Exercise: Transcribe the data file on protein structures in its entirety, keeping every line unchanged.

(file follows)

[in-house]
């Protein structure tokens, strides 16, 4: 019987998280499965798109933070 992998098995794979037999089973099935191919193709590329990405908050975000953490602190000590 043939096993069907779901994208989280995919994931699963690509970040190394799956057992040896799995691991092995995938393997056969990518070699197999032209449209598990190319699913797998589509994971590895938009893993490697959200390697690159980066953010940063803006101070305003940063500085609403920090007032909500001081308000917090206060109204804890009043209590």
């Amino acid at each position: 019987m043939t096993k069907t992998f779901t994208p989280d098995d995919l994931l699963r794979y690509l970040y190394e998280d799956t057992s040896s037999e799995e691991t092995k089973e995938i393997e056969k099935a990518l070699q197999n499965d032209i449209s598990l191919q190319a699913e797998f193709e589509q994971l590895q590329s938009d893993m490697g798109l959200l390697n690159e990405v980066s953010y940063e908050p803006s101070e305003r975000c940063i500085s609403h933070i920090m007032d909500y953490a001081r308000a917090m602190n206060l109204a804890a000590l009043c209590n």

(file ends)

[in-house]
């Protein structure tokens, strides 16, 4: 019987998280499965798109933070 992998098995794979037999089973099935191919193709590329990405908050975000953490602190000590 043939096993069907779901994208989280995919994931699963690509970040190394799956057992040896799995691991092995995938393997056969990518070699197999032209449209598990190319699913797998589509994971590895938009893993490697959200390697690159980066953010940063803006101070305003940063500085609403920090007032909500001081308000917090206060109204804890009043209590």
């Amino acid at each position: 019987m043939t096993k069907t992998f779901t994208p989280d098995d995919l994931l699963r794979y690509l970040y190394e998280d799956t057992s040896s037999e799995e691991t092995k089973e995938i393997e056969k099935a990518l070699q197999n499965d032209i449209s598990l191919q190319a699913e797998f193709e589509q994971l590895q590329s938009d893993m490697g798109l959200l390697n690159e990405v980066s953010y940063e908050p803006s101070e305003r975000c940063i500085s609403h933070i920090m007032d909500y953490a001081r308000a917090m602190n206060l109204a804890a000590l009043c209590n």